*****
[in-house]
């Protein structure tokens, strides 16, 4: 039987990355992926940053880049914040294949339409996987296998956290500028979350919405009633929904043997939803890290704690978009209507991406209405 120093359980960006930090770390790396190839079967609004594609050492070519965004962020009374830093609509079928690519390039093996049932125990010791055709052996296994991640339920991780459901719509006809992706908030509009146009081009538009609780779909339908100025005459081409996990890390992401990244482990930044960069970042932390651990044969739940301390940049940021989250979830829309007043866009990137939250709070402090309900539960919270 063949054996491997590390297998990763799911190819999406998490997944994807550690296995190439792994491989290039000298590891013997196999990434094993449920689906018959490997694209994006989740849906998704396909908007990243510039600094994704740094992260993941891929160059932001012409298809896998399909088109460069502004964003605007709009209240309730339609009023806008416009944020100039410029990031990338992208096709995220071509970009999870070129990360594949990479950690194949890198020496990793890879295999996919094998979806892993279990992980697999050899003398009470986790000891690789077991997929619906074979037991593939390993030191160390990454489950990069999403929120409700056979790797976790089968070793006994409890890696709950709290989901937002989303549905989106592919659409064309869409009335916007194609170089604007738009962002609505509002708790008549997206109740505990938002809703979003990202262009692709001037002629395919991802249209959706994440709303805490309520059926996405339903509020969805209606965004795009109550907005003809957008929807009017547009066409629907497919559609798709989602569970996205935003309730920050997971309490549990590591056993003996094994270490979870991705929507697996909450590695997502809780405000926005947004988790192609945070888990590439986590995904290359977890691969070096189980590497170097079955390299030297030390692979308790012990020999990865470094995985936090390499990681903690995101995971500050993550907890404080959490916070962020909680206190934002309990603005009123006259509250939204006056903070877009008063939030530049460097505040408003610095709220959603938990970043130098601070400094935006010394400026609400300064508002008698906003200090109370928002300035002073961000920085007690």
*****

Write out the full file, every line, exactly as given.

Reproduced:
[in-house]
């Protein structure tokens, strides 16, 4: 039987990355992926940053880049914040294949339409996987296998956290500028979350919405009633929904043997939803890290704690978009209507991406209405 120093359980960006930090770390790396190839079967609004594609050492070519965004962020009374830093609509079928690519390039093996049932125990010791055709052996296994991640339920991780459901719509006809992706908030509009146009081009538009609780779909339908100025005459081409996990890390992401990244482990930044960069970042932390651990044969739940301390940049940021989250979830829309007043866009990137939250709070402090309900539960919270 063949054996491997590390297998990763799911190819999406998490997944994807550690296995190439792994491989290039000298590891013997196999990434094993449920689906018959490997694209994006989740849906998704396909908007990243510039600094994704740094992260993941891929160059932001012409298809896998399909088109460069502004964003605007709009209240309730339609009023806008416009944020100039410029990031990338992208096709995220071509970009999870070129990360594949990479950690194949890198020496990793890879295999996919094998979806892993279990992980697999050899003398009470986790000891690789077991997929619906074979037991593939390993030191160390990454489950990069999403929120409700056979790797976790089968070793006994409890890696709950709290989901937002989303549905989106592919659409064309869409009335916007194609170089604007738009962002609505509002708790008549997206109740505990938002809703979003990202262009692709001037002629395919991802249209959706994440709303805490309520059926996405339903509020969805209606965004795009109550907005003809957008929807009017547009066409629907497919559609798709989602569970996205935003309730920050997971309490549990590591056993003996094994270490979870991705929507697996909450590695997502809780405000926005947004988790192609945070888990590439986590995904290359977890691969070096189980590497170097079955390299030297030390692979308790012990020999990865470094995985936090390499990681903690995101995971500050993550907890404080959490916070962020909680206190934002309990603005009123006259509250939204006056903070877009008063939030530049460097505040408003610095709220959603938990970043130098601070400094935006010394400026609400300064508002008698906003200090109370928002300035002073961000920085007690």